Afib isn’t a small lie; it’s atrial fibrillation. Both are small things that can have a big impact on your life. Atrial fibrillation is an arrhythmia of the heart. That means your heartbeat is irregular. Of all the types of arrhythmias, atrial fibrillation is the most common. Cases of atrial fibrillation have been increasing over the past two decades.
What causes it?
Atrial fibrillation occurs when your heart is not pumping blood properly. When blood flow from the upper heart chamber (atria) is disrupted, slowed, or increased into the lower chamber (ventricle), you may experience atrial fibrillation. Most causes are unknown, although direct damage or inflammation of the heart area can be a cause. There are risk factors that can make you more likely to experience “afib.”
Advanced age is the most common risk factor. Others include:
- High blood pressure
- Heart disease
What are the symptoms?
- Fast or abnormal heartbeat
- Extreme fatigue or feeling lightheaded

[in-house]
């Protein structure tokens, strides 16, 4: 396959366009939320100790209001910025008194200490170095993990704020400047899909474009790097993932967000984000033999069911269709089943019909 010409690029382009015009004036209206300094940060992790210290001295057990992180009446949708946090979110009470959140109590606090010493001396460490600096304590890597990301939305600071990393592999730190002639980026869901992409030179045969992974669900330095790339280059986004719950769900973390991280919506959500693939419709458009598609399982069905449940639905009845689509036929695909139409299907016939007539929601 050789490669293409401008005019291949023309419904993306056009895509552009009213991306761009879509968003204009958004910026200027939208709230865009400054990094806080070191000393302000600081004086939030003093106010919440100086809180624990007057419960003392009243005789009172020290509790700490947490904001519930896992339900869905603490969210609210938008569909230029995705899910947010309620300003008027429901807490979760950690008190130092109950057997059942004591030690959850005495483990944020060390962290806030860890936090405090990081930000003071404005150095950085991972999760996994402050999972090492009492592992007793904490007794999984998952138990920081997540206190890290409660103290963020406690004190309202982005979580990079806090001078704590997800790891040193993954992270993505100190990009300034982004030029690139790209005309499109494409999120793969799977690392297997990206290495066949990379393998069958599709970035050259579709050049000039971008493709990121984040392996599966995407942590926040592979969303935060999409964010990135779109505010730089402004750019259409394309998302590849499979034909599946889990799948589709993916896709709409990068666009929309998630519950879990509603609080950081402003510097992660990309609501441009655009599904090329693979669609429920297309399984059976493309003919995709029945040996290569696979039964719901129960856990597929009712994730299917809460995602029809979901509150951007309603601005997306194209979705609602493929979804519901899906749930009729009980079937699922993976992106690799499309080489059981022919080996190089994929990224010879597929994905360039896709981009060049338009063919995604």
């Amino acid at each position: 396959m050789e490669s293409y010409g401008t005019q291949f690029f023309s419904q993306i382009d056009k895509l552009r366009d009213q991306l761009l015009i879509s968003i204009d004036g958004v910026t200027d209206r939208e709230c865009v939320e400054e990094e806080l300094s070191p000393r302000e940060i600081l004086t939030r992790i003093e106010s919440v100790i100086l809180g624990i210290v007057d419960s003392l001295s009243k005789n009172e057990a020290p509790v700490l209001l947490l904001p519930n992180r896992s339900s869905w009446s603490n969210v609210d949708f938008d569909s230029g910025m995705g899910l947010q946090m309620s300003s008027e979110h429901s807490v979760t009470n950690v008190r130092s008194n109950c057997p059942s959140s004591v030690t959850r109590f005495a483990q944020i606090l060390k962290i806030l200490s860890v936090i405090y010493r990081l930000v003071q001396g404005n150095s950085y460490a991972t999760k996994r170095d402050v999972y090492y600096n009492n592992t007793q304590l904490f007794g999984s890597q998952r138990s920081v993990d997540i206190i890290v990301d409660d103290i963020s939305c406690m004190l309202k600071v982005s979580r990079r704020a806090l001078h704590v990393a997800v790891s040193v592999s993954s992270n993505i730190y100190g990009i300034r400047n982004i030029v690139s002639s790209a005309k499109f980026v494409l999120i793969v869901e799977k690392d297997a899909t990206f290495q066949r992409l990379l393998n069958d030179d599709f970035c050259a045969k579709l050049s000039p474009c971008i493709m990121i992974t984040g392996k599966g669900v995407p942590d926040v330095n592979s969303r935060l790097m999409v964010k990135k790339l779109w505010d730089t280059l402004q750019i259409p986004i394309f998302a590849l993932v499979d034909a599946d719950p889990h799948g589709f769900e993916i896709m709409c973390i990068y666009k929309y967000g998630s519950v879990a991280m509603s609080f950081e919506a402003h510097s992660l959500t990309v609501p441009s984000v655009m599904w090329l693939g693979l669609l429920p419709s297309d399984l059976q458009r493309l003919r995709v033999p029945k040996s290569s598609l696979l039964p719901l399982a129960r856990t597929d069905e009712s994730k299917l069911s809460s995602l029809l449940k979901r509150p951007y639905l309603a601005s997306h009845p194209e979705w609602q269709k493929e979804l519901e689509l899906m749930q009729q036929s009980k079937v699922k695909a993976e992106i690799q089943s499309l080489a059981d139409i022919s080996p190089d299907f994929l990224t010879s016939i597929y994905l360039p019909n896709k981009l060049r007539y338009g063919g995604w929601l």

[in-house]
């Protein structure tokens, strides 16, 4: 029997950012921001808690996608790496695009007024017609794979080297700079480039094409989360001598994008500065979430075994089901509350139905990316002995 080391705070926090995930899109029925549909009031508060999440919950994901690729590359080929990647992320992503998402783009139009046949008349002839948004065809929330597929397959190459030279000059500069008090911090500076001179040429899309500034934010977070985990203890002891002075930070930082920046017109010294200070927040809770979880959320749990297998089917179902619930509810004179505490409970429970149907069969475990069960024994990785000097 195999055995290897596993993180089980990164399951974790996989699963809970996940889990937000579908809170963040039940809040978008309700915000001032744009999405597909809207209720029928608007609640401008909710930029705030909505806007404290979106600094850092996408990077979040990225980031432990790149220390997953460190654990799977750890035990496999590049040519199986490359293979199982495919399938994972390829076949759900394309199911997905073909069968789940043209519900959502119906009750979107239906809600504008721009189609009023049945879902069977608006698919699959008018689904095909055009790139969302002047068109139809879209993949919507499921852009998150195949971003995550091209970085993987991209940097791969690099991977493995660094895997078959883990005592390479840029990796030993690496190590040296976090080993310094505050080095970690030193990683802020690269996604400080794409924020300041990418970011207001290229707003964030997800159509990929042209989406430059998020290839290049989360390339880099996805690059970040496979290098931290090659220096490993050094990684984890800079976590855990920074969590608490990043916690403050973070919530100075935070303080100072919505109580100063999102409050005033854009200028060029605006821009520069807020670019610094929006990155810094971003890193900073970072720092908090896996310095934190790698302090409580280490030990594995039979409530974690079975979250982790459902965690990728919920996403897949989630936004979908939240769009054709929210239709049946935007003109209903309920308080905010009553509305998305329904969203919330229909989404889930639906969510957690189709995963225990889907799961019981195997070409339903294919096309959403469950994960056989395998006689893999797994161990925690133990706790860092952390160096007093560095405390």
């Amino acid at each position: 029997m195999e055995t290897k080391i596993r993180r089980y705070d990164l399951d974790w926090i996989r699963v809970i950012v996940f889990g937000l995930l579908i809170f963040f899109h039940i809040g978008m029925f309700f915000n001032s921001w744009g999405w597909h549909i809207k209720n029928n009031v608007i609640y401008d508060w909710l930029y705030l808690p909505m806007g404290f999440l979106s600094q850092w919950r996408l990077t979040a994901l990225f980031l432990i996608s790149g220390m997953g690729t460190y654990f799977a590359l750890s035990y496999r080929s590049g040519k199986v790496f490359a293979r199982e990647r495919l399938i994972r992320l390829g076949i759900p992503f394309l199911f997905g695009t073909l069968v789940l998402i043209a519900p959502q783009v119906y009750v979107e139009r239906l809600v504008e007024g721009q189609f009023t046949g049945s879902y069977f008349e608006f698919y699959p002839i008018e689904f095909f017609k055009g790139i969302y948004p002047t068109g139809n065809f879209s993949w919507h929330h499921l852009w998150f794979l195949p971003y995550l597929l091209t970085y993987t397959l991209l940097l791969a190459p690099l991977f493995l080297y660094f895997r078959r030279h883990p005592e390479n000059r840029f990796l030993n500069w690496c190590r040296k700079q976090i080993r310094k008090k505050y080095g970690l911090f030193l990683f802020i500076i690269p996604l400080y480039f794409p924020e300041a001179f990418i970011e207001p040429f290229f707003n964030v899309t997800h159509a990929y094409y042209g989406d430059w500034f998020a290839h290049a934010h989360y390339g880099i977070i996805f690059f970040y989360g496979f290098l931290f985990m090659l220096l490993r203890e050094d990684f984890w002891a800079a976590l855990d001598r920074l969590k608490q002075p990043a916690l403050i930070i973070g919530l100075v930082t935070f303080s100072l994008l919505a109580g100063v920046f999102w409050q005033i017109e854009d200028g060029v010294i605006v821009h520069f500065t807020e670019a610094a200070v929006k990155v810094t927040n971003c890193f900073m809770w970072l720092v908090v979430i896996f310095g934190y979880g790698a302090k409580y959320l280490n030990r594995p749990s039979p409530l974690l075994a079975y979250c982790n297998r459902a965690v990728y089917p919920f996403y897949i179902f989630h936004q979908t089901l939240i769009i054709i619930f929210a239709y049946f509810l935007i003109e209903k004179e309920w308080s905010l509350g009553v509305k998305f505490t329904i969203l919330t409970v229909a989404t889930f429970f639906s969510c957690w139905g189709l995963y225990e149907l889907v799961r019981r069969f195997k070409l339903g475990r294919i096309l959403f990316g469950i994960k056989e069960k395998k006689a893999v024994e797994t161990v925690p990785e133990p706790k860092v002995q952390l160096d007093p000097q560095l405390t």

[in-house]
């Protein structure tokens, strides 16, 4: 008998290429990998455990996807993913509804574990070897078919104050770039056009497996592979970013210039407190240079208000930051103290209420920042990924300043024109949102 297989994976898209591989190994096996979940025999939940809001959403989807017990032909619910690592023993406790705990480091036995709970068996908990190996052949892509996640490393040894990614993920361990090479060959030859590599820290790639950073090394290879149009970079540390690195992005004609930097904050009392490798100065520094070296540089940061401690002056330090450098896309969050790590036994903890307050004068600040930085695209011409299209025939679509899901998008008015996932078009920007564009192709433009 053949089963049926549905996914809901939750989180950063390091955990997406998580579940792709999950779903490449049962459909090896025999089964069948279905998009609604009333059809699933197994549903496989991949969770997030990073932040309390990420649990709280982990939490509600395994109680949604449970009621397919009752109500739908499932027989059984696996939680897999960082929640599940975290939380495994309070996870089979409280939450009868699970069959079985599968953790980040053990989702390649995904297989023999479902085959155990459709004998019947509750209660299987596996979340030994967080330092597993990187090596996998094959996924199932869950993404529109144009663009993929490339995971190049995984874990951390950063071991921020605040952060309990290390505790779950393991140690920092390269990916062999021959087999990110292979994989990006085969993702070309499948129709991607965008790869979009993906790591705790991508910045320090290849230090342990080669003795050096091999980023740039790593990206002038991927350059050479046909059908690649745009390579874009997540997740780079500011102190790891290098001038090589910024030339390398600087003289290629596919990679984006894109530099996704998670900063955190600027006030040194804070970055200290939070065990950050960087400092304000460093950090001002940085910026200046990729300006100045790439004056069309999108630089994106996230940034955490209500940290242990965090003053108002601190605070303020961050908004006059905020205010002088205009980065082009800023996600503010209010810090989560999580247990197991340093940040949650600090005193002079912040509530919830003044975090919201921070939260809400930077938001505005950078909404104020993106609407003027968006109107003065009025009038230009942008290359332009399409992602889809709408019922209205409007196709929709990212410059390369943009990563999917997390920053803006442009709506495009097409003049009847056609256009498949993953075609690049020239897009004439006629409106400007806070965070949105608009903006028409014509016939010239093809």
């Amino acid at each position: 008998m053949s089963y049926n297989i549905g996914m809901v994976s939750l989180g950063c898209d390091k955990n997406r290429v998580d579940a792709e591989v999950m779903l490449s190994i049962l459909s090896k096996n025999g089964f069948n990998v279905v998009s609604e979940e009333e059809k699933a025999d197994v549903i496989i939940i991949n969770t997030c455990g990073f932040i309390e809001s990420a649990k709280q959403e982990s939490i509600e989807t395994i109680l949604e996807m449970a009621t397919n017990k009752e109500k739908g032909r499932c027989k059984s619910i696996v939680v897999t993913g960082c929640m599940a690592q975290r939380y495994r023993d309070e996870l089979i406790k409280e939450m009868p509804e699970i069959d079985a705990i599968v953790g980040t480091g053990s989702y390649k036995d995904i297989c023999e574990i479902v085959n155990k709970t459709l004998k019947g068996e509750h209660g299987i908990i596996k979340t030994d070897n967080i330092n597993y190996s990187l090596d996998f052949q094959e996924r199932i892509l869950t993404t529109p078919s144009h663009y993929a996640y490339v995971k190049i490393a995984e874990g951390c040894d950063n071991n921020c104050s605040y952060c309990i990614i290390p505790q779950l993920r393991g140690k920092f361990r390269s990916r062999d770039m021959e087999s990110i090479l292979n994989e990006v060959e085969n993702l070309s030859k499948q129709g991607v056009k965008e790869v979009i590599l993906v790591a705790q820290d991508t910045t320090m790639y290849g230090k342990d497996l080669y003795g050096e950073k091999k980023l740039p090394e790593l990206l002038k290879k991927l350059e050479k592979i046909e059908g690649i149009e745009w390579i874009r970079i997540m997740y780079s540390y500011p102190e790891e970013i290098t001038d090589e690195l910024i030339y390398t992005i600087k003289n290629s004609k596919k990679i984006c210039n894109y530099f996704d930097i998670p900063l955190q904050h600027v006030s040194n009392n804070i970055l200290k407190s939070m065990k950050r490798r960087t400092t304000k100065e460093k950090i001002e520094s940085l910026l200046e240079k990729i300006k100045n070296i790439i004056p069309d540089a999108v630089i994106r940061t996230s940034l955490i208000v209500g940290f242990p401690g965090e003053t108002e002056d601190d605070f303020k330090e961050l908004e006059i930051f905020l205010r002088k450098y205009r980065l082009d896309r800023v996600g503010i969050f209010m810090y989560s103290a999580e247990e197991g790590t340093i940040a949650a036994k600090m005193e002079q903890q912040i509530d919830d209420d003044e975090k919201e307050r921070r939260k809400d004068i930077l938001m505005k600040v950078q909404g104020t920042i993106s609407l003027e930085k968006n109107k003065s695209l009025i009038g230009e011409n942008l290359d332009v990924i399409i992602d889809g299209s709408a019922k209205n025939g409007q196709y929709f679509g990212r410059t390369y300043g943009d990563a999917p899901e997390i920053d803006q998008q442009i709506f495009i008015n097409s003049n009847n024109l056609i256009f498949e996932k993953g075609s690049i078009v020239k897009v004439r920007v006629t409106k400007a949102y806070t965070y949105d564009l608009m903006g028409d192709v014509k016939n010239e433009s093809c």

- Pain in the chest
- Trouble breathing
Some may experience no symptoms at all.
How is it diagnosed?
The test for atrial fibrillation is simple. Your doctor can perform an EKG (electrocardiogram). This test is non-invasive and painless. A machine will image and measure your heart’s electrical impulses and find the irregularity.
What are the treatments?
- Take prescription medication to regulate heart rhythm
- Use blood thinner medication to combat the risk of blood clots
- Undergo AFib Ablation procedures if other measures are not successful
Living with atrial fibrillation doesn’t have to slow you down. You can still live an active lifestyle. You will need to monitor your condition carefully. You should keep all doctor appointments. Get regular blood tests and discuss your diet with your doctor if you have been prescribed blood thinners. If you have any side effects or complications, speak with your doctor immediately.
Atrial fibrillation increases your risk for heart attack and stroke. The staff at Regional Medical Center’s Heart and Vascular Center will help diagnose and treat your atrial fibrillation. Call our free Consult-A-Nurse® service to find out more about this condition.